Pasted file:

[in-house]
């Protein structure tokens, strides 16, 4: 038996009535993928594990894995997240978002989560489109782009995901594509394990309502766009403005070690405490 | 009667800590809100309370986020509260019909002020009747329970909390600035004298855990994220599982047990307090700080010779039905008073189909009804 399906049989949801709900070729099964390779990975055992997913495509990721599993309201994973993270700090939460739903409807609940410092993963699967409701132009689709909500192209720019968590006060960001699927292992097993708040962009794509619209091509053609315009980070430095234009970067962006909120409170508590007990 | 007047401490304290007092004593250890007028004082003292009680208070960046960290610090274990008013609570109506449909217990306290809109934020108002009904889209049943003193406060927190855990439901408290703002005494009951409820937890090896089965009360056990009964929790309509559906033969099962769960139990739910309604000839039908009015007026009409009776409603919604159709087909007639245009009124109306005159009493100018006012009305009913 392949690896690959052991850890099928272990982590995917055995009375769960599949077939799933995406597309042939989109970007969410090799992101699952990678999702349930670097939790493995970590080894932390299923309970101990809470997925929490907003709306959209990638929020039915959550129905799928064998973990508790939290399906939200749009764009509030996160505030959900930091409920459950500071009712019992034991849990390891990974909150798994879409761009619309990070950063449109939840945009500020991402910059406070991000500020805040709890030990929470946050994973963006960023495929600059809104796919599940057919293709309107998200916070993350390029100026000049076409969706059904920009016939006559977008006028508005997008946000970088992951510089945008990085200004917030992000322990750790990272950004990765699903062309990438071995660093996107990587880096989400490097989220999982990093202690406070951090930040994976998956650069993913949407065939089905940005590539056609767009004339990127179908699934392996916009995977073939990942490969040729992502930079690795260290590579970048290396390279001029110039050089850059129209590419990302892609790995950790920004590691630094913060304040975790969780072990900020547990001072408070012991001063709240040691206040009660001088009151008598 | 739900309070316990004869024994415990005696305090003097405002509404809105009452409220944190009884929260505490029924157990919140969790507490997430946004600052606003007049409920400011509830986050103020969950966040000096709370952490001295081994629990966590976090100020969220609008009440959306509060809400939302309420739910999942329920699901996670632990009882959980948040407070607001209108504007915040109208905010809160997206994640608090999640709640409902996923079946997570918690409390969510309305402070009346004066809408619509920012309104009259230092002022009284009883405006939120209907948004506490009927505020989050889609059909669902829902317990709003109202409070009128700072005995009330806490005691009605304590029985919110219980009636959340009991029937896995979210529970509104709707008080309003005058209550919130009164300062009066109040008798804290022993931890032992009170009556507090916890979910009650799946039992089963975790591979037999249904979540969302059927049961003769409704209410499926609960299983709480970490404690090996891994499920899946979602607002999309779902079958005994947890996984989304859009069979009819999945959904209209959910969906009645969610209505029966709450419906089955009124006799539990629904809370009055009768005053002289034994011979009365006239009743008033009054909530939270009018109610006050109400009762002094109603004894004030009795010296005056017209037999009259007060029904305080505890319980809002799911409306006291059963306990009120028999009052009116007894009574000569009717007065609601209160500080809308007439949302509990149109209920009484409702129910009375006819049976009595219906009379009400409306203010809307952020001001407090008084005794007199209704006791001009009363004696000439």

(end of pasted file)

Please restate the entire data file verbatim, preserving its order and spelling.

[in-house]
């Protein structure tokens, strides 16, 4: 038996009535993928594990894995997240978002989560489109782009995901594509394990309502766009403005070690405490 | 009667800590809100309370986020509260019909002020009747329970909390600035004298855990994220599982047990307090700080010779039905008073189909009804 399906049989949801709900070729099964390779990975055992997913495509990721599993309201994973993270700090939460739903409807609940410092993963699967409701132009689709909500192209720019968590006060960001699927292992097993708040962009794509619209091509053609315009980070430095234009970067962006909120409170508590007990 | 007047401490304290007092004593250890007028004082003292009680208070960046960290610090274990008013609570109506449909217990306290809109934020108002009904889209049943003193406060927190855990439901408290703002005494009951409820937890090896089965009360056990009964929790309509559906033969099962769960139990739910309604000839039908009015007026009409009776409603919604159709087909007639245009009124109306005159009493100018006012009305009913 392949690896690959052991850890099928272990982590995917055995009375769960599949077939799933995406597309042939989109970007969410090799992101699952990678999702349930670097939790493995970590080894932390299923309970101990809470997925929490907003709306959209990638929020039915959550129905799928064998973990508790939290399906939200749009764009509030996160505030959900930091409920459950500071009712019992034991849990390891990974909150798994879409761009619309990070950063449109939840945009500020991402910059406070991000500020805040709890030990929470946050994973963006960023495929600059809104796919599940057919293709309107998200916070993350390029100026000049076409969706059904920009016939006559977008006028508005997008946000970088992951510089945008990085200004917030992000322990750790990272950004990765699903062309990438071995660093996107990587880096989400490097989220999982990093202690406070951090930040994976998956650069993913949407065939089905940005590539056609767009004339990127179908699934392996916009995977073939990942490969040729992502930079690795260290590579970048290396390279001029110039050089850059129209590419990302892609790995950790920004590691630094913060304040975790969780072990900020547990001072408070012991001063709240040691206040009660001088009151008598 | 739900309070316990004869024994415990005696305090003097405002509404809105009452409220944190009884929260505490029924157990919140969790507490997430946004600052606003007049409920400011509830986050103020969950966040000096709370952490001295081994629990966590976090100020969220609008009440959306509060809400939302309420739910999942329920699901996670632990009882959980948040407070607001209108504007915040109208905010809160997206994640608090999640709640409902996923079946997570918690409390969510309305402070009346004066809408619509920012309104009259230092002022009284009883405006939120209907948004506490009927505020989050889609059909669902829902317990709003109202409070009128700072005995009330806490005691009605304590029985919110219980009636959340009991029937896995979210529970509104709707008080309003005058209550919130009164300062009066109040008798804290022993931890032992009170009556507090916890979910009650799946039992089963975790591979037999249904979540969302059927049961003769409704209410499926609960299983709480970490404690090996891994499920899946979602607002999309779902079958005994947890996984989304859009069979009819999945959904209209959910969906009645969610209505029966709450419906089955009124006799539990629904809370009055009768005053002289034994011979009365006239009743008033009054909530939270009018109610006050109400009762002094109603004894004030009795010296005056017209037999009259007060029904305080505890319980809002799911409306006291059963306990009120028999009052009116007894009574000569009717007065609601209160500080809308007439949302509990149109209920009484409702129910009375006819049976009595219906009379009400409306203010809307952020001001407090008084005794007199209704006791001009009363004696000439």